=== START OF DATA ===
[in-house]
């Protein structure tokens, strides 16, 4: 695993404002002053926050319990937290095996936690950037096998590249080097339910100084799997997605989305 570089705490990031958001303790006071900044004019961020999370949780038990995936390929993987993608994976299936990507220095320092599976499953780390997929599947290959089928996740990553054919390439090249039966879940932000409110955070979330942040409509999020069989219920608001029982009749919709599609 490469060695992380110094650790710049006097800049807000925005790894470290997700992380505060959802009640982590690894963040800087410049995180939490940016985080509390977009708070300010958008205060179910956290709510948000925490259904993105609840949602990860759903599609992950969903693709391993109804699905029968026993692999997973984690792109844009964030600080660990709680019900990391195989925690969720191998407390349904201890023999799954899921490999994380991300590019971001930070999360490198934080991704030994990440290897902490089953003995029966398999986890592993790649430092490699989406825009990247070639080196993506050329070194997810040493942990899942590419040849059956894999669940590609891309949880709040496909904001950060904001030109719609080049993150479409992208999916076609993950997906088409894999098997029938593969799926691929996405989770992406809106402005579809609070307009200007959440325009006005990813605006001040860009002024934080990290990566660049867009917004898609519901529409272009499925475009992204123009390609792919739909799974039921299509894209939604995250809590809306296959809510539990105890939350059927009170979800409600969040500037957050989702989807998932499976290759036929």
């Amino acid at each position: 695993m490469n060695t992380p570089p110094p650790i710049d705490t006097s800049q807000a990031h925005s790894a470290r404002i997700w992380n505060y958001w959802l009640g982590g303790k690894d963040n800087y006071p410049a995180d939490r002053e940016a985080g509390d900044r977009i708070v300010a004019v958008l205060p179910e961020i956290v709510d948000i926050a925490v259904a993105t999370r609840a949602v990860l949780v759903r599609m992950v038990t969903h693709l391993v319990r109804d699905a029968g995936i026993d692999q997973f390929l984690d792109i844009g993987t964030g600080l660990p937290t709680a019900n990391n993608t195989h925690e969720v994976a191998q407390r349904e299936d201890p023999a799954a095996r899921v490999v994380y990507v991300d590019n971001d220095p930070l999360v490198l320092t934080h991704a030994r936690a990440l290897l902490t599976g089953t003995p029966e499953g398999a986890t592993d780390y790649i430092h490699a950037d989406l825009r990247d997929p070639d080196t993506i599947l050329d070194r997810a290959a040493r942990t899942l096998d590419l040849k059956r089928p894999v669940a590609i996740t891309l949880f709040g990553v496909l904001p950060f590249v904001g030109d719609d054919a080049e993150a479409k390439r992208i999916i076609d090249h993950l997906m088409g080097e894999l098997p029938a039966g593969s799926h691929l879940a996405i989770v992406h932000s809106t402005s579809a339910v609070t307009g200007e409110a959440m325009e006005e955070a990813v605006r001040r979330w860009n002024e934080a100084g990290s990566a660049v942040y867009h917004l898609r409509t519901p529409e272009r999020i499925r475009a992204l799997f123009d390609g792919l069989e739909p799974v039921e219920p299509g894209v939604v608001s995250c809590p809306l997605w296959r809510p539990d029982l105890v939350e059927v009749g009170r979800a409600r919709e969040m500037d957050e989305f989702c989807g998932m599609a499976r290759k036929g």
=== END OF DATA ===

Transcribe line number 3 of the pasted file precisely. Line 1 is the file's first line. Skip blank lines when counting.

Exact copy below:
């Amino acid at each position: 695993m490469n060695t992380p570089p110094p650790i710049d705490t006097s800049q807000a990031h925005s790894a470290r404002i997700w992380n505060y958001w959802l009640g982590g303790k690894d963040n800087y006071p410049a995180d939490r002053e940016a985080g509390d900044r977009i708070v300010a004019v958008l205060p179910e961020i956290v709510d948000i926050a925490v259904a993105t999370r609840a949602v990860l949780v759903r599609m992950v038990t969903h693709l391993v319990r109804d699905a029968g995936i026993d692999q997973f390929l984690d792109i844009g993987t964030g600080l660990p937290t709680a019900n990391n993608t195989h925690e969720v994976a191998q407390r349904e299936d201890p023999a799954a095996r899921v490999v994380y990507v991300d590019n971001d220095p930070l999360v490198l320092t934080h991704a030994r936690a990440l290897l902490t599976g089953t003995p029966e499953g398999a986890t592993d780390y790649i430092h490699a950037d989406l825009r990247d997929p070639d080196t993506i599947l050329d070194r997810a290959a040493r942990t899942l096998d590419l040849k059956r089928p894999v669940a590609i996740t891309l949880f709040g990553v496909l904001p950060f590249v904001g030109d719609d054919a080049e993150a479409k390439r992208i999916i076609d090249h993950l997906m088409g080097e894999l098997p029938a039966g593969s799926h691929l879940a996405i989770v992406h932000s809106t402005s579809a339910v609070t307009g200007e409110a959440m325009e006005e955070a990813v605006r001040r979330w860009n002024e934080a100084g990290s990566a660049v942040y867009h917004l898609r409509t519901p529409e272009r999020i499925r475009a992204l799997f123009d390609g792919l069989e739909p799974v039921e219920p299509g894209v939604v608001s995250c809590p809306l997605w296959r809510p539990d029982l105890v939350e059927v009749g009170r979800a409600r919709e969040m500037d957050e989305f989702c989807g998932m599609a499976r290759k036929g």